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What is meant by cloud security?
While a cloud provider is responsible for securing their underlying infrastructure (physical, network, and host security), as an organization and user, you are responsible for securing your applications, data, user access, and configurations within your cloud environment. Mitigating cyber-risk requires regular penetration testing for vulnerabilities, auditing your security controls, and staying current on security best practices.
Being in the cloud doesn’t make you secure
While cloud providers do offer some security measures, organizations should not solely rely on them and assume their cloud environment is fully secure. Here are 10 reasons why:
- Shared responsibility model: Cloud providers follow a shared responsibility model, where they are responsible for the security of the cloud infrastructure, while the organization is responsible for securing their applications, data, user access, and configurations. Neglecting these responsibilities can lead to security gaps.
- Misconfigurations: Organizations often have control over the configuration of their cloud environment, including access controls, network settings, and security policies. Misconfigurations can inadvertently expose sensitive data or create vulnerabilities that could be exploited by attackers.
- Insider threats: While cloud providers implement security controls to prevent external threats, organizations must also consider internal risks. Unauthorized access, human error, or malicious activities by insiders can compromise the security of the cloud environment and data.
- Data breaches: Data breaches can occur due to various reasons such as weak access controls, insecure APIs, misconfigurations, or vulnerabilities in the organization’s applications or systems. Cloud providers may not be directly responsible for securing the organization’s data or preventing such breaches.
- Compliance requirements: Organizations often have specific governance, risk, and compliance (GRC) requirements based on their industry or geographical location. While cloud providers may offer some compliance certifications, ensuring full compliance with regulations falls under the organization’s responsibility.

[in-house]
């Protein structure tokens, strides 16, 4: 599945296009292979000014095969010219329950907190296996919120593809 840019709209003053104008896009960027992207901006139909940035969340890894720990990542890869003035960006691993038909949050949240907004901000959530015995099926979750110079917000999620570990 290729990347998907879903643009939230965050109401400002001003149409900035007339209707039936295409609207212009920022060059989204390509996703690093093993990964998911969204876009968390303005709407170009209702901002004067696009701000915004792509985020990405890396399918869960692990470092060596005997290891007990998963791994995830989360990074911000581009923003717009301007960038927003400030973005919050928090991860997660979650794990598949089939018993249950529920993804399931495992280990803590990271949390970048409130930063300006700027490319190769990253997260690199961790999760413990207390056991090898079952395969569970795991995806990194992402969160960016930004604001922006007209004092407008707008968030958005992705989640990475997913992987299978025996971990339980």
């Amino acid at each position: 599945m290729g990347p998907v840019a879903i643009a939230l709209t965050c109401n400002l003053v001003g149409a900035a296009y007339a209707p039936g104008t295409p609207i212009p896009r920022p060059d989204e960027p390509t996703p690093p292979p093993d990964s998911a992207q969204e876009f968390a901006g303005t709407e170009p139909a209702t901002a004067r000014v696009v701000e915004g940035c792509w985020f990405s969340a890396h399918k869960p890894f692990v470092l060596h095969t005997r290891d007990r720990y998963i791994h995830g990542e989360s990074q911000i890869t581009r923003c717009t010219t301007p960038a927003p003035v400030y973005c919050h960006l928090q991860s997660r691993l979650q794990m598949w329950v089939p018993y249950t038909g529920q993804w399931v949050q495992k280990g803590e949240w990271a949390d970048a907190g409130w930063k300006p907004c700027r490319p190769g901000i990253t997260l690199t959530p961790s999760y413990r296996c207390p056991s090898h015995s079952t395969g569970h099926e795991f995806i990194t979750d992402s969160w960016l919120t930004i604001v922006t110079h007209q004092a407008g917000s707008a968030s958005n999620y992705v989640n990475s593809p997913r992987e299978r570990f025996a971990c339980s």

- Third-party integrations: Organizations frequently integrate their cloud environment with third-party services or applications. The security of these integrations lies with the organization, and vulnerabilities in these integrations can expose the cloud environment to potential risks.
- Advanced persistent threats (APTs): Cyber threats evolve rapidly, and attackers are continually devising new techniques to evade detection and breach systems. Cloud providers may not have real-time visibility into every aspect of an organization’s infrastructure and may not be able to detect sophisticated or targeted attacks.
- Data loss incidents: While cloud providers often implement redundancy and backups to mitigate data loss incidents, accidental deletion, data corruption, or other human errors can still result in data loss. Organizations need to have their own data backup and recovery strategies.
- Limited customization: Cloud providers offer a standardized set of security services and configurations to cater to a wide range of customers. However, organizations may have specific security requirements or industry-specific regulations that require additional security controls or customization, which are typically not provided by the cloud provider.
- Lack of visibility and control: Organizations may lack complete visibility and/or control over the security measures implemented by the cloud provider. This can make it challenging to validate the effectiveness of these measures or customize them to align with specific security policies or requirements.
Organizations should understand these shared responsibilities and implement additional security measures to supplement the security offerings of the cloud provider. Taking a proactive approach to security is crucial to effectively protect your cloud environment and data. An organizaton’s security is only as strong as its weakest link, and with many organizations having a hybrid situation, with multi-cloud as well as on-prem, it’s critical to maintain a consistent security posture across the entire infrastructure.
Stay secure with DataEndure
DataEndure has been around for four decades, and security has been foundational to who we are since our inception. Our experience informs how we build, manage, and evolve our security services.
We take your security—and your success—seriously. Whether you choose to work with us or not, we offer a complimentary security health check to help you understand where you are now and identify opportunities to improve your security posture.